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  • Getting Under Your SkinSebald on Chatwin and Flaubert
  • Patrick Ffrench

The melancholic turn of W.G. Sebald's prose has been a recurrent feature of critical commentary on his work: an early critical volume names Sebald the "Anatomist of Melancholy" (Görner), as if to suggest that Sebald is pursuing the legacy of Robert Burton; through its title alone The Rings of Saturn consecrates the melancholic temperament as the dominant mood of the writing; Dora Osborne remarks of The Emigrants that the nomadic tendencies of Sebald's protagonists are "resisted by the overwhelmingly melancholic force of traumatic history, which ultimately determines the course of Sebald's narratives" (Osborne 106); Greg Bond notes Sebald's confessed affinity with the seventeenth-century English writer Thomas Browne, who, in The Rings of Saturn is accredited by Sebald with the view that "On every new thing there lies already the shadow of annihilation" (23–4, cited in Bond 39); Eric Santner, in the extraordinarily rich study On Creaturely Life: Rilke, Benjamin, Sebald, sees in melancholy the driving force of Sebald's work, and explores the deep ramifications of this insight, extending from the affective tonality of melancholy in the writing itself, into the politics and sexuality of the "creature," whose subjectivity, and whose very posture, is defined by subjection to a rageful Other. To some extent, as he confesses, in investigating the "vicissitudes of melancholy" Santner is merely following a "well-beaten path"; yet in the course of his study melancholy undergoes some quite startling metamorphoses and begins to resemble something more akin to aggressivity, closer to the kind of rage against internalized fantasy objects encountered in the writing of Melanie Klein than to the crepuscular mood one might have supposed (Santner 43, 45).

A good example of this is Santner's focus on the image of skeletons and skulls in Austerlitz when the eponymous protagonist is discussing the excavations of London; Santner links this to the narrator's commentary on Rembrandt's painting of the anatomy lesson in the same book, and points to the recurrence of the motif of flayed skin at the end of the novel when Austerlitz visits a museum of veterinary medicine at Maisons-Alfort in Paris. Looking at the encounter with Rembrandt's Anatomy Lesson, and at the incidence in the Maisons-Alfort museum of "truly horrific creatures consisting of little more than a scrap of skin, a crooked wing and half a claw" (373), among other similarly monstrous exhibits including the flayed [End Page 273] horseman, I am prompted to suggest that Sebald's melancholic mode often makes itself felt as an assault on the body and in particular on the integrity of the body, on the corporeal envelope of the skin. This thought has provoked the hypothesis, which I interrogate in what follows, that there is a strong association in Sebald's writing, and in particular in his engagement with other writers, between writing and the skin, and that this is an expression of an aggressive turn of melancholy. A fruitful consequence of this idea may be an adjustment to the often hagiographic and mournful critical mood in which Sebald's texts are approached, an adjustment occasioned by an account which sees their melancholy as the disguise of a rageful and destructive urge and which often takes the route of a vampiric incorporation of other writers or artists.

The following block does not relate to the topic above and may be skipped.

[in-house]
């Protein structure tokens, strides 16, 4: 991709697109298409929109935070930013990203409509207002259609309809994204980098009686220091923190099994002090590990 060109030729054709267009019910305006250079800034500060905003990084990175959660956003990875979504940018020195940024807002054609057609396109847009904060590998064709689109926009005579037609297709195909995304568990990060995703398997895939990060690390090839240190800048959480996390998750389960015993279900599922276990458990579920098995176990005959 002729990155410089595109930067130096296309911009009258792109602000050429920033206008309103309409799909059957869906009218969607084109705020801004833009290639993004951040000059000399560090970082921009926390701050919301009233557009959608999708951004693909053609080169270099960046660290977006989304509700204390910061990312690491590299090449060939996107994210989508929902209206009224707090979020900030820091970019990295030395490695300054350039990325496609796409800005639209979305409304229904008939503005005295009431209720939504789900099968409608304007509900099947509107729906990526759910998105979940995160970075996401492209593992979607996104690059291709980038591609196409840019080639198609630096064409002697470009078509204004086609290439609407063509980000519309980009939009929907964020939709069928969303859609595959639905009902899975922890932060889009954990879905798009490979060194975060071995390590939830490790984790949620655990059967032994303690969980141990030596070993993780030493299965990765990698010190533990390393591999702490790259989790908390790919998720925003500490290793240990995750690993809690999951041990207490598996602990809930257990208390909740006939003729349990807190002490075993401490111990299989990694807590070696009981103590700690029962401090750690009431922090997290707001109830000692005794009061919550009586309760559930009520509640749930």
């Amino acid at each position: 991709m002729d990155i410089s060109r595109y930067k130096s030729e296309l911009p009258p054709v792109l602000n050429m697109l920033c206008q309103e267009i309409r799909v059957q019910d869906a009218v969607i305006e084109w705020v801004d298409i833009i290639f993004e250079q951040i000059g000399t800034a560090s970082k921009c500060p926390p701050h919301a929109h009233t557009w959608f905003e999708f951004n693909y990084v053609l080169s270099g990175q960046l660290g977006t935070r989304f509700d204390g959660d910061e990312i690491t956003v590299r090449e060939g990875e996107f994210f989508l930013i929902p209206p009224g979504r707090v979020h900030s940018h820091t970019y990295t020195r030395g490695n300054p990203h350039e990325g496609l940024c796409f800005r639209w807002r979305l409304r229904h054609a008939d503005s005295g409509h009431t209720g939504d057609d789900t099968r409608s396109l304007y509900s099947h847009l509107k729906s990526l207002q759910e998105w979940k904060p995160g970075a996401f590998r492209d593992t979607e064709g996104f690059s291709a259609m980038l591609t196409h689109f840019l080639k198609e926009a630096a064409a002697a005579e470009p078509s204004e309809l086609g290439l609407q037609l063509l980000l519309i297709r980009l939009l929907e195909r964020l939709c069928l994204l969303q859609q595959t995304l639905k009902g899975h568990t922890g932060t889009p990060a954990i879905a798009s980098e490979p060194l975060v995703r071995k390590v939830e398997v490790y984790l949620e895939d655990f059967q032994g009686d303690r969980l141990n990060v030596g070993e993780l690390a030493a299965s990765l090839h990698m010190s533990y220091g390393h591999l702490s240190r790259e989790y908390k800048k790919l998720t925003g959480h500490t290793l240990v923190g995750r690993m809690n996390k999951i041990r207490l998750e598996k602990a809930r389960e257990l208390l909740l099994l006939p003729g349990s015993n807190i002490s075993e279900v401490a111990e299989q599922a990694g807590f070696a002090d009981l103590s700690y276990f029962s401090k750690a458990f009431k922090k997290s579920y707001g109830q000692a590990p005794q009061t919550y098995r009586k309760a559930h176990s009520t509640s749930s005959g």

If the world supposed by Sebald's writing seems to have fallen entirely under der Schatten des Objekts—the shadow of the object—to paraphrase Freud's rendering of melancholia (Freud 179)—to be a world suffused by loss, Klein's account of the terrain left in the wake of this shadow presents it instead as a war zone. In key essays such as "The Psychogenesis of Manic Depressive States" Klein intensifies what Freud expresses as the ego's impoverishment and self-beratement, finding in the psyche a rageful aggressivity against and on the part of bad objects, and a paranoid defense of good objects, which also exact their own punishments. To bring Sebald and Klein together is to begin to draw out the violence and aggression inherent in Sebald's texts. Klein's account of the...


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